What is a country? Is it a place like the United States that is recognized by all other countries and is a member of the United Nations? Is it, like Kosovo, a place that is recognized by most of the world’s powers but isn’t a UN member? Where does Taiwan, which has its own government and its own military despite being claimed by China, fit? And where does all this leave places like Catalonia and Iraqi Kurdistan, many of whose citizens have voted to secede over the objections of the countries they’re currently part of?
“Really, when we’re talking about a country, we’re talking about a political territory with a population, a government, and legally recognized boundaries that indicate or grant sovereignty,” Rebecca Richards, a lecturer in international relations at Keele University in the U.K., said in an email. “They are the legally determined shapes on a map.”
But, as she pointed out, it’s a bit more complicated than drawing lines.
“We generally accept that we know that a state has sovereign recognition when it gains membership to the UN—it’s acceptance by the international community,” said Richards. And the fact is that though the UN has 193 countries it considers member states, a number nearly four times higher than it had at its founding in 1945, the overwhelming majority of new members joined in the 1950s and ’60s, when European nations shed their Asian and African colonies; and in the ’90s, following the breakup of the Soviet Union and Yugoslavia. Only two new states have joined the UN since 2000: Timor-Leste and South Sudan. There are several reasons for this—mostly legal and political rather than purely geographical.
The 1933 Montevideo Convention, which set out the modern rules of statehood, says a country should possess a permanent population, a defined territory, a government, and the ability to enter into relations with other countries.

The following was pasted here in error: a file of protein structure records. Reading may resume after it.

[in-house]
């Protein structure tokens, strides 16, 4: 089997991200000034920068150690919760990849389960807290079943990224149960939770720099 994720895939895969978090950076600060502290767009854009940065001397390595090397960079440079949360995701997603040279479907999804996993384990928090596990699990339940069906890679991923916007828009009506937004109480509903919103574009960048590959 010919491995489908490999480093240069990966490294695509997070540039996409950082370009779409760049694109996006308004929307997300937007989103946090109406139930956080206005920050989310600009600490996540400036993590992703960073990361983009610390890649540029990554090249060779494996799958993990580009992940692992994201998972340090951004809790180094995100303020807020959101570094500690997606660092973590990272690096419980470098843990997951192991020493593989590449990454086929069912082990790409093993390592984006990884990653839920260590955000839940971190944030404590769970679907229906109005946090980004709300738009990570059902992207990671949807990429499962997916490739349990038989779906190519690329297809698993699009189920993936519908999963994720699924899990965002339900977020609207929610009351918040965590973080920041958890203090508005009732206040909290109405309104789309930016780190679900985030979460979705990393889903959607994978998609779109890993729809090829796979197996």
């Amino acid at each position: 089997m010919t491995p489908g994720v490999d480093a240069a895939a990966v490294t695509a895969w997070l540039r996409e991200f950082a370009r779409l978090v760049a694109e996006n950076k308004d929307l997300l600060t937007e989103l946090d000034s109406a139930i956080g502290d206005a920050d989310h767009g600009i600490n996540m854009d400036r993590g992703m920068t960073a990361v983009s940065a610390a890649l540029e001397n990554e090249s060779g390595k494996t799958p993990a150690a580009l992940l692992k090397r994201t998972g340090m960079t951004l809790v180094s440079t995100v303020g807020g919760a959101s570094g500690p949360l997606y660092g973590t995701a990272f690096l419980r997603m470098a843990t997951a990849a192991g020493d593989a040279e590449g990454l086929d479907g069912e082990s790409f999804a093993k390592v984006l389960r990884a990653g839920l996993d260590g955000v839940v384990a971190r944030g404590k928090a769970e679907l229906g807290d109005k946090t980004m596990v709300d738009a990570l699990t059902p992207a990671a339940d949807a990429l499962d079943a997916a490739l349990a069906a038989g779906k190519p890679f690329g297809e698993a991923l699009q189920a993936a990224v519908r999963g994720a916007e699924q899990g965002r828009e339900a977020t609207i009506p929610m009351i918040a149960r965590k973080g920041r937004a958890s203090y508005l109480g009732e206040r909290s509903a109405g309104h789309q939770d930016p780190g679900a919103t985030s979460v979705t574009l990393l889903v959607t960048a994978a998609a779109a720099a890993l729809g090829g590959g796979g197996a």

“Montevideo was written at the start of the end of empire and colonization, so it’s not too much of a leap to say that it reflects the sign of the times or what was expected to come,” Richards said. “It makes sense to have legal space for the creation of new states with the assumption that recognition will automatically come at the point of decolonization. And that is what happened for most post-colonial states that gained their independence in the 20th century.”
But in the second decade of the 21st century, the world is looking much different: There are more countries as well as many separatist movements. Most would-be states satisfy at least one of the criteria laid out by Montevideo: They have a permanent population. Some would say they have a defined territory, as well, but that would likely be challenged by the government of whichever territory they are trying to secede from. Some may even possess the ability to enter into relations with another country. An example of this is Taiwan, which has a defined territory, a permanent population, and a government with the ability to conduct foreign relations—subject to some limitations—but which is not considered sovereign by most countries in the world and is not a UN member.
There is another, perhaps more important reason why new states are rarely formed—or, if they claim independence, are rarely recognized by others. The parent state, under international law, must cede the territory.
“Existing sovereign states are not very keen to give up their territory. And other sovereign states are not keen to recognize new states without the parent state’s permission,” Richards said. “Doing so without the parent state relinquishing its sovereign claim over that territory would not only raise serious questions about the norm of sovereignty, but it would also set what many states would see as a dangerous precedent. Who would want to start the establishment of practice that said it was OK for an external actor to take away territory and give it to someone else?”